With shortened hours and limited capacity, Cornell’s gyms and their restricted campus operations have driven students off campus to lift weights and work out.
Cornell gyms reopened in the fall after being closed since March 2020, but the strict guidelines have meant that some students traded in their Cornell fitness center memberships in favor of local Ithaca facilities.
The main difference between on campus and local gyms is the availability and access. Currently, students are limited to three scheduled 50-minute time slots per week in on-campus gyms. Further, for the first month of the semester, the on-campus facilities were closed entirely, causing the dedicated gym rats and new year’s resolution commits to seek other places to exercise.
According to Terry Ciaschi, owner of Island Health & Fitness located in central Ithaca, students have been a significant portion of visitors since his facility’s reopening in September. Ciaschi estimated that these students currently make up around 20 percent of the members at his gym.
“They follow the rules, they do the right thing, it shows well for the student population in town that they are following the rules,” Ciaschi said.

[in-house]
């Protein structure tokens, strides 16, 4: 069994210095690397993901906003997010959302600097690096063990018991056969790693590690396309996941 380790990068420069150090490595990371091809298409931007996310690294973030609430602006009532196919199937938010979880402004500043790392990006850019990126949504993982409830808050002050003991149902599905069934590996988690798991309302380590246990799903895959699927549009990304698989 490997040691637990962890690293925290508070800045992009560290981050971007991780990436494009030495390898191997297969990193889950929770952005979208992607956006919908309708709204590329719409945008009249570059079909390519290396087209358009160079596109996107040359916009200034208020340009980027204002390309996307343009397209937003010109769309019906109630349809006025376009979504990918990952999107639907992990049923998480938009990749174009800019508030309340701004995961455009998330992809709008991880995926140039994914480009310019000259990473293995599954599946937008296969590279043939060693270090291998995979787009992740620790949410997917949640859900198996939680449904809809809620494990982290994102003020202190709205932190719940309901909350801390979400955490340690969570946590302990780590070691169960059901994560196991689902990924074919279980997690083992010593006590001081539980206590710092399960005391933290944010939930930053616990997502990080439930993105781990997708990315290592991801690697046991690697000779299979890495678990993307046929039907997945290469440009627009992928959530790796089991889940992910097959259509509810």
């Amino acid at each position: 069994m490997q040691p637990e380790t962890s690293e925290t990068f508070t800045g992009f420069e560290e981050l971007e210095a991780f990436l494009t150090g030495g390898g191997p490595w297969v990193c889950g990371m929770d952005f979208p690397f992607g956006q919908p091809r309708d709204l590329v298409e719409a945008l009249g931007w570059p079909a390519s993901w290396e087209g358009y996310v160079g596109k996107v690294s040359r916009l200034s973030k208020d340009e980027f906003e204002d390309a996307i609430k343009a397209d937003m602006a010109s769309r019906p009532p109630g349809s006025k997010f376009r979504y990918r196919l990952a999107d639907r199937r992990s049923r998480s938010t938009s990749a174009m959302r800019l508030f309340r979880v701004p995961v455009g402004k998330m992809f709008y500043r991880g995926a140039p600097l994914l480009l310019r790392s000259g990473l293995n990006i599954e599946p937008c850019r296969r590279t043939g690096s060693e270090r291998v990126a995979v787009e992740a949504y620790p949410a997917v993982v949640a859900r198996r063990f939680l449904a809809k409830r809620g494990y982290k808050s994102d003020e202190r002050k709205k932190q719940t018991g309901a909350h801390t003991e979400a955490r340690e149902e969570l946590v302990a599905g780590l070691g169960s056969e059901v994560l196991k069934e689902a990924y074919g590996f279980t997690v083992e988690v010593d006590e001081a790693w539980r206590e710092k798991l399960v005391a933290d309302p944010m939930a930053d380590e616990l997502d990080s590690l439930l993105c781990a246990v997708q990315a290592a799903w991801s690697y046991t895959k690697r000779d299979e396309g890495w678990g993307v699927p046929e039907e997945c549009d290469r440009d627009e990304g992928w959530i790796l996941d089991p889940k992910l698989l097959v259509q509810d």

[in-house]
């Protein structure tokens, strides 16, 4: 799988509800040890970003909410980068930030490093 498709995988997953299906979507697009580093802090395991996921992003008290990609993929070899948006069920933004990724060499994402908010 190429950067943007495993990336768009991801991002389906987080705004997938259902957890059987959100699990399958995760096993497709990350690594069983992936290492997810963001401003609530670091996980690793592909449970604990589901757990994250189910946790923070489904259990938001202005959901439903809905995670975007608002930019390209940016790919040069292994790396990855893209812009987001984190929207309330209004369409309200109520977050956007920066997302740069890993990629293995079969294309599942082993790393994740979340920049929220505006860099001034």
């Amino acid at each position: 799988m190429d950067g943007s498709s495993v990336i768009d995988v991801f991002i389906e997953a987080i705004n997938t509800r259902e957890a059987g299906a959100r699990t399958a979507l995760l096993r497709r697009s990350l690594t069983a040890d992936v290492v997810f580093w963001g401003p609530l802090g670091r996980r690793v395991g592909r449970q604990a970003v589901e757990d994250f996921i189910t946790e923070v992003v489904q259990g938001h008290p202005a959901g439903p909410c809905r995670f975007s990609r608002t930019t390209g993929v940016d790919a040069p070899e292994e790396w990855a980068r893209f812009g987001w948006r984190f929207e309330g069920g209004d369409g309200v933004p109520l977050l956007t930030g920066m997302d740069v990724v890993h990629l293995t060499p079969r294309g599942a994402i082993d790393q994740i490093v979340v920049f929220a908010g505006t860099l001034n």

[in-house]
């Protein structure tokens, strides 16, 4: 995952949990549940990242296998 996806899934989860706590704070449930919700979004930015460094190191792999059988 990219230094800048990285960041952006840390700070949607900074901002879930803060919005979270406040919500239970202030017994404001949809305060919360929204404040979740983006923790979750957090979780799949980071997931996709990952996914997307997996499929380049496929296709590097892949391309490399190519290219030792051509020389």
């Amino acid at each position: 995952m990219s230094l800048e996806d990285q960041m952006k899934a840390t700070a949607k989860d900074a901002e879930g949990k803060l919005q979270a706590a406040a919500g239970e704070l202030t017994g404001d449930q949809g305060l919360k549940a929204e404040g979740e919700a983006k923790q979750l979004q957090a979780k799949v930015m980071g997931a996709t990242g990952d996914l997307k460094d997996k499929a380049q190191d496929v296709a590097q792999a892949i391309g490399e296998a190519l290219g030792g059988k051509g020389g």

He also noted that the older members have been much more hesitant to return to the facility, so these students help provide much needed revenue. These challenges are not unique to Island Health, but represent a broader trend for local gyms.
Like Ciaschi, Dan Stehm, the owner of Finger Lakes Fitness Center, has seen a noticeable increase in student members at his gym — from both Cornell and Ithaca College.
While Cornell facilities were closed over the summer, Michael Seitz ’22 made the switch to The Gym Ithaca, a facility two miles from campus. While not an option for all students due to being off-campus, Seitz appreciated the opportunity to continue his workout routine, a major stress reliever for him.
Ravi Krishnan ’22, described a similar rationale for deciding to join an off-campus gym, citing his need for an active lifestyle.
“It started out of necessity, most of us in our apartment like to lead an active lifestyle, so it was an important decision to make,” said Ravi Krishnan ’22 about joining his off-campus gym.
Most of the gyms are still taking strong precautions to reduce transmission and keep patrons safe, including strict mask policies, increased sanitization and distanced equipment, according to Seitz and Krishnan.
However, some students — like Brady Sites ’23, who decided to join Planet Fitness at the beginning of the spring semester when campus fitness centers were still closed — think that the facilities could still be doing more.
“It’s very important to me that I am working out and being healthy and [I] didn’t want to wait to have to go to the gym,” Sites said. “[But] there have been times when I go in and think, ‘Wow, this does not feel safe’ even though everybody’s wearing a mask and it’s totally within their capacity.”
According to Sites, one of the main things keeping him from returning to on-campus gyms are these fifty-minute time limits on visits, even though sometimes the capacity limits at Planet Fitness concern him.
“If I could stay in the gym for longer, that alone could sway me to come back to the on campus gyms,” Sites said.